Watch Exclusive 'Parkland' Clip — This is My Body:
Many little-known details about the chaotic hours that ensued around assassination of President John F. Kennedy come to light in the upcoming film dramatization "Parkland" (including the fact that the late president had a faint heartbeat when he arrived at Parkland Memorial Hospital in Dallas, Texas, on November 22, 1963).
Another fact illuminated in the film, based on a book of the same name by Vincent Bugliosi: Secret service agents willfully broke the law in order to swiftly fly his body back to Washington D.C.
In a clip from the film, seen here first on Yahoo Movies, secret service agent Roy Kellerman (played by Tom Welling of "Smallville" fame) fights with Dallas County medical examiner Dr. Earl Rose (Rory Cochrane, "Dazed and Confused"). They have a showdown, specifically, over where president's lifeless body should be brought.
And yes, this showdown did occur, according to Kellerman's testimony to Congress in the months following the assassination.
Kellerman and the rest of JFK's security detail were intent on getting the president back to Washington quickly, but Rose demanded that the body stay in Dallas. The crime committed against the late president was that of murder — a local crime, under local jurisdiction. Rose was simply following the protocol of the law by demanding that JFK's body stay in Dallas.
Kellerman wasn't having it — as his real life testimony indicates: "[Rose] said to me, he said, 'There has been a homicide here, you won't be able to remove the body. We will have to take it down there to the mortuary and have an autopsy.' I said, 'No, we are not.' And he said, 'We have a law here whereby you have to comply with it.'"
Kellerman recalled that a doctor at Parkland backed him up, essentially telling the examiner to back off. "The Doctor became a little enraged; he said, 'We are removing it.' He said, 'This is the President of the United States and there should be some consideration in an event like this,'" Kellerman testified. "I told this gentleman, I said, 'You are going to have to come up with something a little stronger than you to give me the law that this body can't be removed.'"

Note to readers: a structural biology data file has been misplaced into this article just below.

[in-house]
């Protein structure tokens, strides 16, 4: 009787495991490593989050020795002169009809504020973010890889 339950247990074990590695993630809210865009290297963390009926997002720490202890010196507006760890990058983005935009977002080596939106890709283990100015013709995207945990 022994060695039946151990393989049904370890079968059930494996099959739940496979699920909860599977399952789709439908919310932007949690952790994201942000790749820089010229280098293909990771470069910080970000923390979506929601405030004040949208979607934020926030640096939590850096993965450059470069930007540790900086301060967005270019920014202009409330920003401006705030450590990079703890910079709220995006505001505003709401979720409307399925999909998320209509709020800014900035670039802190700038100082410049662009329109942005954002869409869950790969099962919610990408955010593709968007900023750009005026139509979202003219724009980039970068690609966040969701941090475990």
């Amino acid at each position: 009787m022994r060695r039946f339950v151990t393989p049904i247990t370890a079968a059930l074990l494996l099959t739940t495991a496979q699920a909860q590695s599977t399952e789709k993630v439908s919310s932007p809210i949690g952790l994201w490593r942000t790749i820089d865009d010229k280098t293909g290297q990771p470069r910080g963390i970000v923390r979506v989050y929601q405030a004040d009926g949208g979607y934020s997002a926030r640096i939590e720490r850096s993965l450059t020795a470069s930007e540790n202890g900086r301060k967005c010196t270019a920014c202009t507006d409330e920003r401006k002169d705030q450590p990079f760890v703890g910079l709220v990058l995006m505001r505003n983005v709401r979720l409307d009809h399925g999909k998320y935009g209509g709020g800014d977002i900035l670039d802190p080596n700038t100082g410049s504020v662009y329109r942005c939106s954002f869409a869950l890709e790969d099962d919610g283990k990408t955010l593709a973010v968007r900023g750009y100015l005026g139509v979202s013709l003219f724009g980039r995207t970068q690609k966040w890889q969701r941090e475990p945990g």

According to Kellerman's testimony, the medical examiner called everyone he could to prove to the secret service agent that JFK's body had to stay put. But even word from a local judge, who echoed Rose's sentiments, didn't deter Kellerman's intent to fly the president's body back to D.C.
Kellerman recalled pleading with the judge: "The family doesn't have to go through this. We will take care of the matter when we get back to Washington." As his statement to Congress reflects, he noticed other agents wheeling the casket out to an ambulance. Kellerman entered the vehicle after first lady Jacqueline Kennedy was sitting securely inside.
Then, the secret service agent admitted to telling a lie in order to expedite the late president's return to Washington. "As we are leaving a gentleman taps on the driver's window and they roll it down and he says, 'I will meet you at the mortuary.' [I replied,] 'Yes, sir.' We went to the airport, gentlemen."
"Parkland," also starring Paul Giamatti, Zac Efron, Marcia Gay Harden, Colin Hanks and Billy Bob Thornton, opens in theaters this Friday.
Watch 'Parkland' Theatrical Trailer:
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